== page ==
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There’s no question reality TV is making its mark.  You can’t turn the channel nowadays without seeing a show about “real people”.  The genre has even been added as an Emmy Award category.  Whether it’s about people renovating their home, competing for a runway show, or (even worse) flipping tables in evening gowns, I have to admit I can’t seem to turn my head away from this guilty-pleasure TV.
These shows have always had a scripted feel, and that I could deal with.  Producers obviously have their hands in to keep viewers watching.  But that got me thinking, when is it really no longer reality?
One of my favorite shows, House Hunters, recently came under scrutiny for not being “real”.  Each show follows a buyer searching  for the perfect home.  We see three different possibilities, and in the end, the buyer picks one.  My favorite part was to guess which one they’d choose, but as it turns out, the purchase was made even before the buyers applied to be on the show.  In some cases, the other two homes weren’t even really for sale.  Kind of takes the fun out of reading their body language and reactions.  I guess the new game now is “guess which one they already own.”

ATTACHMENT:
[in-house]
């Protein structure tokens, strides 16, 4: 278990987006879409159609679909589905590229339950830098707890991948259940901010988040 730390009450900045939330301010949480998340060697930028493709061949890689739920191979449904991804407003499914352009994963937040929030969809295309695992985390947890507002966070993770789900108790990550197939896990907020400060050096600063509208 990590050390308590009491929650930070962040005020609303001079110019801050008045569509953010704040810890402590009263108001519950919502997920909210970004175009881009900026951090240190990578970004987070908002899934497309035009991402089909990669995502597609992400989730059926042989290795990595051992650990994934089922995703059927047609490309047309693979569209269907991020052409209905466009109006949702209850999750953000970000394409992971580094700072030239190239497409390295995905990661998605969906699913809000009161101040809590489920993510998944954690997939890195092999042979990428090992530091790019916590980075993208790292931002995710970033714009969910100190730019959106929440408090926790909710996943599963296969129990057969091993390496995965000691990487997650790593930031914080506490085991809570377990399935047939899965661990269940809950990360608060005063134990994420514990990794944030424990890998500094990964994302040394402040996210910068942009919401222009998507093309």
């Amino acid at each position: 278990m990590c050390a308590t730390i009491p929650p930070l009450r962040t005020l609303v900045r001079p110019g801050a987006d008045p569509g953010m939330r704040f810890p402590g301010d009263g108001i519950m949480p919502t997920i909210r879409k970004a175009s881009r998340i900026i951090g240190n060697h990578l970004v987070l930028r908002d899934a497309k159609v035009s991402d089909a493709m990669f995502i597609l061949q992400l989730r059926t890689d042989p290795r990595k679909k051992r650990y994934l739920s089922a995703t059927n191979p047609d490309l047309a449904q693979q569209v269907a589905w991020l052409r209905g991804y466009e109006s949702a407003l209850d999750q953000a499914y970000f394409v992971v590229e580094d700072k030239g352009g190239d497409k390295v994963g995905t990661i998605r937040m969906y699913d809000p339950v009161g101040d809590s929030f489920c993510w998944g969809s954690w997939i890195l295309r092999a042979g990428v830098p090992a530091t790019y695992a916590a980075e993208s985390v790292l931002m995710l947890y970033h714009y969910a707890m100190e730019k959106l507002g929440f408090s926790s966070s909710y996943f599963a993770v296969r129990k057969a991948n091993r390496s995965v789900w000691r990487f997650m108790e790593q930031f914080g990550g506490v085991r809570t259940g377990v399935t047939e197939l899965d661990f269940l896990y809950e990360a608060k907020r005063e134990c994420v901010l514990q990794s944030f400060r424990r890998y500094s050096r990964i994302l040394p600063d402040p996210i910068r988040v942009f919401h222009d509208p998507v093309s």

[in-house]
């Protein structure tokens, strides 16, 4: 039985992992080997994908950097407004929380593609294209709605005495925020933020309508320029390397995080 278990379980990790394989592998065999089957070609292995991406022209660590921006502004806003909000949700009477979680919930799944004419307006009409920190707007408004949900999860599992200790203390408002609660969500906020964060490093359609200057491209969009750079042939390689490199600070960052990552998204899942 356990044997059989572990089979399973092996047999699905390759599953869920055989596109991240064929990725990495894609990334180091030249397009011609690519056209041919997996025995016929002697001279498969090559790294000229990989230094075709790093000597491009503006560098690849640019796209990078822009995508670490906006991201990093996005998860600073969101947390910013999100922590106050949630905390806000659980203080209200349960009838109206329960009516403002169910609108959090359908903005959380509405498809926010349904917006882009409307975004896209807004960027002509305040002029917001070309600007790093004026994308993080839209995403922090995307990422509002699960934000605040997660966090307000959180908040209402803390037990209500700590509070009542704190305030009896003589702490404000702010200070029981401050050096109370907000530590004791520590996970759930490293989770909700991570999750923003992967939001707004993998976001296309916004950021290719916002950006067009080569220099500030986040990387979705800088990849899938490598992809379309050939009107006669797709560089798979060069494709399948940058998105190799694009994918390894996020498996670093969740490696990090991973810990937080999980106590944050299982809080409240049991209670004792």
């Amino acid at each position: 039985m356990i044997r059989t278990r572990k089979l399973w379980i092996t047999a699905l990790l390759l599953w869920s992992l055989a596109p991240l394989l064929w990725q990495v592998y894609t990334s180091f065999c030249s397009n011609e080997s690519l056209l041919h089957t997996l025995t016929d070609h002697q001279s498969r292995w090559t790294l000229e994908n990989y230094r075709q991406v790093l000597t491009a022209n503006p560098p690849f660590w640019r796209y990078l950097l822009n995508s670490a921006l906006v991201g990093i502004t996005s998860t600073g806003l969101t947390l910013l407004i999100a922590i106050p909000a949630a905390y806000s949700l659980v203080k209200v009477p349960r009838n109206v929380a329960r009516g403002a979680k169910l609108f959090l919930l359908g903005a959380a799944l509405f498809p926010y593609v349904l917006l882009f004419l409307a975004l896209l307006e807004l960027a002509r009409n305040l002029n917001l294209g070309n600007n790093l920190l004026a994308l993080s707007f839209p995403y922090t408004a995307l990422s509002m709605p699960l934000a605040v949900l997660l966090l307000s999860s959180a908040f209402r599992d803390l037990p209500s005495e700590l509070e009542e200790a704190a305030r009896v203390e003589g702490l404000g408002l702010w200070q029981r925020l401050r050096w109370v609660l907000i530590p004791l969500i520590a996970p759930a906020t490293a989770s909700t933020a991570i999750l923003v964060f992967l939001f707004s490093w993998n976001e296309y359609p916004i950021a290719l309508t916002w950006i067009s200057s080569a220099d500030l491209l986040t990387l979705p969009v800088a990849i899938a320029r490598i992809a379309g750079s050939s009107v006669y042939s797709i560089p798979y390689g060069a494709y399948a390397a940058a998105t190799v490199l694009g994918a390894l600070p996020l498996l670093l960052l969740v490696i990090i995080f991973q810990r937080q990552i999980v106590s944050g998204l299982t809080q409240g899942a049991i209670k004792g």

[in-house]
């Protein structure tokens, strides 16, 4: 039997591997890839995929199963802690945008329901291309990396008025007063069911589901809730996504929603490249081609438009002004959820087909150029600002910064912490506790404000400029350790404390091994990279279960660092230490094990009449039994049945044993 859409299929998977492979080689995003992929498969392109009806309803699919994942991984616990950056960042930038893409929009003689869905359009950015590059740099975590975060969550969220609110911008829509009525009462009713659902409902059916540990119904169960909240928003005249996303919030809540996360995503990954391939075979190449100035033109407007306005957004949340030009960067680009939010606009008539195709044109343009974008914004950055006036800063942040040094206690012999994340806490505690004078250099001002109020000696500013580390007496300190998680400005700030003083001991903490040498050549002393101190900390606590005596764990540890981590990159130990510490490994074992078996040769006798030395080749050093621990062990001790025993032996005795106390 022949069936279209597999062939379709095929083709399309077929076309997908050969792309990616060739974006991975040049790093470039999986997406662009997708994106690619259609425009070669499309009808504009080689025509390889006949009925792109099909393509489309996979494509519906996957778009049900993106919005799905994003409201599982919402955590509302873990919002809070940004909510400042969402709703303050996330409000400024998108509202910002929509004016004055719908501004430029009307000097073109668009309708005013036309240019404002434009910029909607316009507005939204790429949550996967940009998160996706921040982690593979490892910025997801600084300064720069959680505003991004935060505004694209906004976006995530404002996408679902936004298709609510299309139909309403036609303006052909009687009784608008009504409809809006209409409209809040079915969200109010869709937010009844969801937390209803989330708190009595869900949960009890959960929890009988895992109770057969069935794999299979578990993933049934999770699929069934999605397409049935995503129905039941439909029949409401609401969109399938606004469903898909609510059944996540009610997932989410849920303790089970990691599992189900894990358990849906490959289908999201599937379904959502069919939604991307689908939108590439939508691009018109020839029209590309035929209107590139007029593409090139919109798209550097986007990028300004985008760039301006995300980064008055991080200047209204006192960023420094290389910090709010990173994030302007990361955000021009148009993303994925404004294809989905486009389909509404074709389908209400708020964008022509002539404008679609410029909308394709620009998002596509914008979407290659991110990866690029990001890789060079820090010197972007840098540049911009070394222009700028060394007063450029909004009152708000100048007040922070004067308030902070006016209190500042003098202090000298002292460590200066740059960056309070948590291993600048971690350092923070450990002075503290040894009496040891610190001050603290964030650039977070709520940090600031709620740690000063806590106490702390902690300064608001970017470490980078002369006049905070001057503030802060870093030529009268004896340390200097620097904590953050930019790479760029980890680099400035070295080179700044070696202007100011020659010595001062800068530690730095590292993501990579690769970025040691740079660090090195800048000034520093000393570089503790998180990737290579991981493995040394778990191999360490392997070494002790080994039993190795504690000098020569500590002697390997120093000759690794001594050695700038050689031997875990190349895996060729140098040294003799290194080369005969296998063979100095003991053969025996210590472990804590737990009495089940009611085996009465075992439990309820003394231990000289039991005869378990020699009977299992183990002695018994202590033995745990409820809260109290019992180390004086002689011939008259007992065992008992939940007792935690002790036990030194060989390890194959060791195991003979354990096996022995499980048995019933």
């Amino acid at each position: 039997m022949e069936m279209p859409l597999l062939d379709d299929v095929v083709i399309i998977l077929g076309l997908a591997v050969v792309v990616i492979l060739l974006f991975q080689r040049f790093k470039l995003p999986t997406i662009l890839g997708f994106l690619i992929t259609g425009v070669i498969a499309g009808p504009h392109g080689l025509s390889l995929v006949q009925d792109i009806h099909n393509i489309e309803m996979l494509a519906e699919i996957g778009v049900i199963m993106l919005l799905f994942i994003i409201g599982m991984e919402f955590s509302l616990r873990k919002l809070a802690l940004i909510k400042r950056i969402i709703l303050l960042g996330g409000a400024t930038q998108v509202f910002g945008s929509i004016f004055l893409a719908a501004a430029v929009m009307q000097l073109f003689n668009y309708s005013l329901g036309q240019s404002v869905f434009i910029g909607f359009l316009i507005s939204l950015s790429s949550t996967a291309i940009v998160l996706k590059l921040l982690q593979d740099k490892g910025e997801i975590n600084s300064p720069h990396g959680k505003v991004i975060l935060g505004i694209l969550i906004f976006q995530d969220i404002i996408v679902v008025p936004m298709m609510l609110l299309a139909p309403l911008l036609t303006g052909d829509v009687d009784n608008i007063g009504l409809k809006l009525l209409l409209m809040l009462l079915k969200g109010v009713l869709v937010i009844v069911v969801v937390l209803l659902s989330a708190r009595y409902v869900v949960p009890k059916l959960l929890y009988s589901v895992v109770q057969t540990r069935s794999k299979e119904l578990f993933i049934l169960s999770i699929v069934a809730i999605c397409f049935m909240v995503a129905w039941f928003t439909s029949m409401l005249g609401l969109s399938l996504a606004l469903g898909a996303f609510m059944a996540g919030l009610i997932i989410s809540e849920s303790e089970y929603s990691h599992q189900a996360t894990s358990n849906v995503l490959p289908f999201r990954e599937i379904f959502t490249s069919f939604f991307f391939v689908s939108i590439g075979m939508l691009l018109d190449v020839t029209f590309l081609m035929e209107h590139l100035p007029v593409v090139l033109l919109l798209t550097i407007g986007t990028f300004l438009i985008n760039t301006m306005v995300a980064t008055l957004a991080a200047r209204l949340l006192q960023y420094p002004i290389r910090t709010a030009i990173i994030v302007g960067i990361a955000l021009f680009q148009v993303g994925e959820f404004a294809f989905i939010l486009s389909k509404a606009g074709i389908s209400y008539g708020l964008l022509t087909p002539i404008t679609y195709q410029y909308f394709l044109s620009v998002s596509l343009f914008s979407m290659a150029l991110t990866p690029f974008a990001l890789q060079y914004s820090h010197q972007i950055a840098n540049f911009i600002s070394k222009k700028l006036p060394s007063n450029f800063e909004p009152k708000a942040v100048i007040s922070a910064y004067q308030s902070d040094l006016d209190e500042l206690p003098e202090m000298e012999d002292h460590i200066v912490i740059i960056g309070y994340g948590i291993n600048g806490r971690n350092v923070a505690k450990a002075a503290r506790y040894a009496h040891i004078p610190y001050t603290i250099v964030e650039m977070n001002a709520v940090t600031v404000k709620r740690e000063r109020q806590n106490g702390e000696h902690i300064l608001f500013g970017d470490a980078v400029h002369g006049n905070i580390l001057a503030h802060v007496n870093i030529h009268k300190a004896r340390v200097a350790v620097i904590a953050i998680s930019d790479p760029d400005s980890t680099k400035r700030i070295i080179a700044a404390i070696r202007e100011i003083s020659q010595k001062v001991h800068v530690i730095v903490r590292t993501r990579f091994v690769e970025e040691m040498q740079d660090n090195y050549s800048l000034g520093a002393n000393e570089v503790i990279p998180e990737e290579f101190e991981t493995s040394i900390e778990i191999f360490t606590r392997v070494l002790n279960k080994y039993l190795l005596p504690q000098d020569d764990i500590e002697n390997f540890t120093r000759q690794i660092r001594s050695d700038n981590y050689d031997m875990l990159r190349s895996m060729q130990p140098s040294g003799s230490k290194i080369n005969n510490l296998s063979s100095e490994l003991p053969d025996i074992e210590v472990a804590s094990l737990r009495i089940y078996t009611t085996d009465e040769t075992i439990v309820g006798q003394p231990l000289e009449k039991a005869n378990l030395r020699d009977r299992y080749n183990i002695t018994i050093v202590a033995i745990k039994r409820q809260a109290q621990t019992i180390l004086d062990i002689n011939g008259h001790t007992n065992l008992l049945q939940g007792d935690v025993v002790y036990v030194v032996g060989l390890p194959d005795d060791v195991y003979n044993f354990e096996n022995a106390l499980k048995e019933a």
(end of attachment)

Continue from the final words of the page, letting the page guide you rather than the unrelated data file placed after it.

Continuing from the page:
A few years back there was some controversy about the show Man vs. Wild.  It’s a survival show featuring a guy named Bear Grylls.  He tries to survive in the wild for a couple days with no food, shelter, anything.  After rumors flew that he and his camera crew really stayed in hotels, this guy’s skills didn’t seem impressive anymore.
It’s annoying to watch now, with skepticism in the back of my head the whole time.  Do the Storage Wars guys really find that cool stuff?  Or is it planted by the show?  Why didn’t Heidi Klum say “you’re out” to that girl – she stunk.  Well she’s too entertaining to kick off.
Even still I can’t stop watching this ridiculous stuff…  Maybe TV really does rot your brain.

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Photo of Current360 Associate Creative Director Robert Womack

Rob Womack

If there’s anyone who can honestly say, “Been there, done that,” it’s Rob. After traveling the world for seven years in his 20’s, Rob went to LA and started working in film production. Then it was off to New York, where he learned how to program, which eventually brought him back home to Louisville to build websites. At Current360, Rob heads up our in-house production studio, creating all things digital for our clients — videos, commercials, radio spots, and a lot more. 

When he’s at home, Rob likes to create things like homemade kombucha and music.